Pakistani group may buy stake in Australian sugar mill

Published: February 19, 2020
The SBP has reported that foreign companies investing in Australia are allowed to repatriate profits, dividends and capital. PHOTO: FILE

The SBP has reported that foreign companies investing in Australia are allowed to repatriate profits, dividends and capital. PHOTO: FILE

ISLAMABAD: The Economic Coordination Committee (ECC) is likely to allow Almoiz Group to acquire up to 54.3% shareholding in Australia’s ISIS Central Sugar Mill Company Limited (ICSM).

The ECC, which is scheduled to meet on Wednesday, is set to consider for approval a 13-item agenda including the acquisition of shares in the Australian sugar mill by the Pakistani group.

Sources told The Express Tribune that Almoiz Group had approached the State Bank of Pakistan (SBP) through an authorised dealer – Habib Bank Limited (HBL) – to seek approval for investment of AUD 40.10 million (around US$27.5 million) for acquiring up to 54.3% stake in ICSM.

Almoiz Group is a Pakistani consortium of three companies namely Almoiz Industries Limited, Thal Industries Corporation and Naubabar Bottling Company.

To liberalise and deregulate the country’s economy, the federal cabinet in its meeting held on May 16, 2001 allowed equity-based investments abroad by resident Pakistani companies on the basis of a set criterion.

The criterion, which stipulated that cases of private sector would be dealt by the SBP and decided by the ECC, was subsequently amended by the ECC in its meeting held on August 29, 2002. It decided that proposals of up to US$5 million would be approved by the SBP.

The central bank has carried out a detailed analysis as per the criterion laid down by the ECC and the criteria for equity investments abroad under the Foreign Exchange Manual 2019 and has supported the acquisition of up to 54.3% stake in ICSM Australia by Almoiz Group.

In its analysis, the SBP has reported that foreign companies investing in Australia are allowed to repatriate profits, dividends and capital, adding that businesses of Almoiz Group and ICSM are similar in nature with both engaged in sugar manufacturing.

LNG supply

The ECC will also consider a summary prepared by the Power Division for the signing of a liquefied natural gas (LNG) supply agreement on “as available” basis.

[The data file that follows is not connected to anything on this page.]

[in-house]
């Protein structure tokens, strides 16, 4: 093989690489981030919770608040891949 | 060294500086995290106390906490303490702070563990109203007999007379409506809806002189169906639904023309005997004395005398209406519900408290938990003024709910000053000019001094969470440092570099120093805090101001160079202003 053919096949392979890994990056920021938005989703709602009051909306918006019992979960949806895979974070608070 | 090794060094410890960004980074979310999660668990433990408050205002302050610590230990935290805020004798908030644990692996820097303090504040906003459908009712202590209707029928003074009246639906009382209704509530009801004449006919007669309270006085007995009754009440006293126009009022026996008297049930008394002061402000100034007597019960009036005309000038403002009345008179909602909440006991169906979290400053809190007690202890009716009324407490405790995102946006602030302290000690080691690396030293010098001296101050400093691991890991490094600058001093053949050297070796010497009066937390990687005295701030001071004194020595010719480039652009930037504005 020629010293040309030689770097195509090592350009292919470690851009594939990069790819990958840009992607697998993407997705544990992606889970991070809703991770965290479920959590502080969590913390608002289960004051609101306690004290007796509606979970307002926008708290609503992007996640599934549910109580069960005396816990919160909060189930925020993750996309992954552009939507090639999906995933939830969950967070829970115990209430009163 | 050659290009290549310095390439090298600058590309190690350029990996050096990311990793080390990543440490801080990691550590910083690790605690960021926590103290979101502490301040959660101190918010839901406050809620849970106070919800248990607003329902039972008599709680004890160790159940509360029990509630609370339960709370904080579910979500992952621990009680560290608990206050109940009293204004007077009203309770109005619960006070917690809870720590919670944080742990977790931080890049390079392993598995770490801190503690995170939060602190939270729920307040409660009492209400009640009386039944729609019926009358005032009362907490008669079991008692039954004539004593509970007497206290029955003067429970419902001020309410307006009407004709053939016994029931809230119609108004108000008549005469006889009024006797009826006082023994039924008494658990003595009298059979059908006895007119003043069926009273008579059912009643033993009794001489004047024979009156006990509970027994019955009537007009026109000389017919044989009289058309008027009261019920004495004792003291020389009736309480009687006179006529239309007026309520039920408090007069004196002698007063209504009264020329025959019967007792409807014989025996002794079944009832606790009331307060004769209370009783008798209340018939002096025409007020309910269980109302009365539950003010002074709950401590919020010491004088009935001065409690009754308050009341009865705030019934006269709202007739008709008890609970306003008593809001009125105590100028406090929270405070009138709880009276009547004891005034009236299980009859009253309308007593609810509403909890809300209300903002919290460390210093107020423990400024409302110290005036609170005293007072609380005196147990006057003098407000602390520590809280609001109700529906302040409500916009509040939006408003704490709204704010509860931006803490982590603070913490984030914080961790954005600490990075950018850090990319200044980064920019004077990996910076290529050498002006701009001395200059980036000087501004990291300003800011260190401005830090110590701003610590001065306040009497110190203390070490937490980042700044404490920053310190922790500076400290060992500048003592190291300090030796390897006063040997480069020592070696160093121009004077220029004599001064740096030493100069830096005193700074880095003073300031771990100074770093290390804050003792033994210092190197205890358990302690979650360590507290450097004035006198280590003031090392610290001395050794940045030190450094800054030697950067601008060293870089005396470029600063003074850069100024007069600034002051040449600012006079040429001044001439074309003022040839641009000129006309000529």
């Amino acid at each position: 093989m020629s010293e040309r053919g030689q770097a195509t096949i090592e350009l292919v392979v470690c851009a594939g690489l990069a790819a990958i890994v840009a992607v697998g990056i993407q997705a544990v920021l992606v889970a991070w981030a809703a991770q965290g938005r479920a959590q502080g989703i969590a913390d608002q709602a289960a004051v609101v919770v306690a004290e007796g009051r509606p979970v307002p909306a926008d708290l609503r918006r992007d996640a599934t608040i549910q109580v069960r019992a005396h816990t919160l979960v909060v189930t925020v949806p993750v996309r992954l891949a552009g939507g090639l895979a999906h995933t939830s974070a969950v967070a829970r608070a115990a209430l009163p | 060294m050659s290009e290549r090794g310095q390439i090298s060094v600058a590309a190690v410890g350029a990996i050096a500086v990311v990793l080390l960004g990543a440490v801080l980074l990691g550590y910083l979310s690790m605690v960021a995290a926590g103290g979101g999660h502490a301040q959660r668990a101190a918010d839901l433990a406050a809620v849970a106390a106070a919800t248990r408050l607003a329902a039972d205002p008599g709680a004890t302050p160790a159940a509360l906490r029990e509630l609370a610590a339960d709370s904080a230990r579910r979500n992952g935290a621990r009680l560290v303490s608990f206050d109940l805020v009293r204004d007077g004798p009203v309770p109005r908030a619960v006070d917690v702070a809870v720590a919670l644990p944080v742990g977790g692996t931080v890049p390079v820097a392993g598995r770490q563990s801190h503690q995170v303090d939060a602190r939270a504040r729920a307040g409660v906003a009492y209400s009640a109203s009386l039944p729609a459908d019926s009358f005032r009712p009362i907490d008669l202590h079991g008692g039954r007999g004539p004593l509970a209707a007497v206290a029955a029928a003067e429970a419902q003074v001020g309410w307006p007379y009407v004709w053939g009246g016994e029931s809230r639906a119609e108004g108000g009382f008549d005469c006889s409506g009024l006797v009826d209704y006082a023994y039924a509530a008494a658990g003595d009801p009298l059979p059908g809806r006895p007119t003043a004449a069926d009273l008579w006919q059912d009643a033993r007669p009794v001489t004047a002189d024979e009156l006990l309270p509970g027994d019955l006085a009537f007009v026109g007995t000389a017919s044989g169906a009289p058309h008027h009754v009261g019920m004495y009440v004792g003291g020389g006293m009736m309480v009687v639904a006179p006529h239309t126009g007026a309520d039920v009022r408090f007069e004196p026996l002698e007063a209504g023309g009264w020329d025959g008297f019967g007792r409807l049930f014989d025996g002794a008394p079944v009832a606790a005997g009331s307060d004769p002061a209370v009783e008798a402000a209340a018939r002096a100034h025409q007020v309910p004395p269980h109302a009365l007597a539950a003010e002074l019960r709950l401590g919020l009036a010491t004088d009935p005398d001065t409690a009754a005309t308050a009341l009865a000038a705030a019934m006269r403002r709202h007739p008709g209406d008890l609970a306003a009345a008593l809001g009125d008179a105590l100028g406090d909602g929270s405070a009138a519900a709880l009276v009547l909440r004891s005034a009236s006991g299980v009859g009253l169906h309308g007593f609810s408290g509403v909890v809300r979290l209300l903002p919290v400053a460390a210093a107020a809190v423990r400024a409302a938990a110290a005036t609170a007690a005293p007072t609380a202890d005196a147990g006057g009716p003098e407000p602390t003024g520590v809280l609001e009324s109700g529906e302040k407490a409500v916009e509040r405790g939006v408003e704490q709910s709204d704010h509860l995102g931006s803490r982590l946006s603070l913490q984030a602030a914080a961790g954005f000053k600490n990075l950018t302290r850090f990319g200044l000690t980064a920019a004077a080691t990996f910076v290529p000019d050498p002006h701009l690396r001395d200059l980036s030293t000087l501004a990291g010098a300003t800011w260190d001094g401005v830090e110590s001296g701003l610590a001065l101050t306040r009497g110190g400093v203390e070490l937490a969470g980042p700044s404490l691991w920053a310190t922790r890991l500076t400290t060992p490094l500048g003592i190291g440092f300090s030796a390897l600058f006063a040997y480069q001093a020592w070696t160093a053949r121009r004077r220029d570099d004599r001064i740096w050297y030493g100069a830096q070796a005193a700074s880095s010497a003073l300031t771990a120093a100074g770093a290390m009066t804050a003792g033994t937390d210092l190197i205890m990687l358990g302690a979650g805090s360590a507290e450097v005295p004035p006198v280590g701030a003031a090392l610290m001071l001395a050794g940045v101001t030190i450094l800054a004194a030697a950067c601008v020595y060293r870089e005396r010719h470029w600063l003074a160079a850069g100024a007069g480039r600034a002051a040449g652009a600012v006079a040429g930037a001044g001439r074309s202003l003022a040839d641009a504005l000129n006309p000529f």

The Punjab government is setting up a 1,263-megawatt LNG-based power project near Trimmu barrage, which requires 119 million cubic feet of gas per day (mmcfd).

The Petroleum Division wants a guaranteed LNG supply agreement on a “take or pay” basis. However, the Power Division is not ready to sign the agreement on guaranteed take-off basis.

If approved by the ECC, the Power Division will sign a power purchase agreement (PPA) with Trimmu on “as available” basis.

According to the agreement, if Trimmu needs LNG, it will provide a three-month notice based on which petroleum entities will procure LNG. Once Trimmu gives the notice, the quantity specified will become “take or pay” on a daily basis.

There will be no limitations on the Petroleum Division in mitigating its risk profile of “take or pay” supplies and it may sign firm contracts with any other users to tie up additional 200 mmcfd of firm capacity.

According to an analysis conducted by the Power Division, the running of LNG-based power plants on 66% must-run scenario has become uneconomical due to the long-term contracts for LNG supply, which do not have the price flexibility and are pushing the LNG-based power plants lower in the economic merit order.

The Power Division said if these trends in prices as well as load forecast remained unchanged, the existing minimum guaranteed offtake of 66% under the PPA would not be the most economical while replacing local coal, locally produced low mmbtu gas and imported coal.

It will further translate into a cumulative loss of Rs202 billion up to 2025, when prices for Qatar LNG supply will come up for review.

Published in The Express Tribune, February 19th, 2020.

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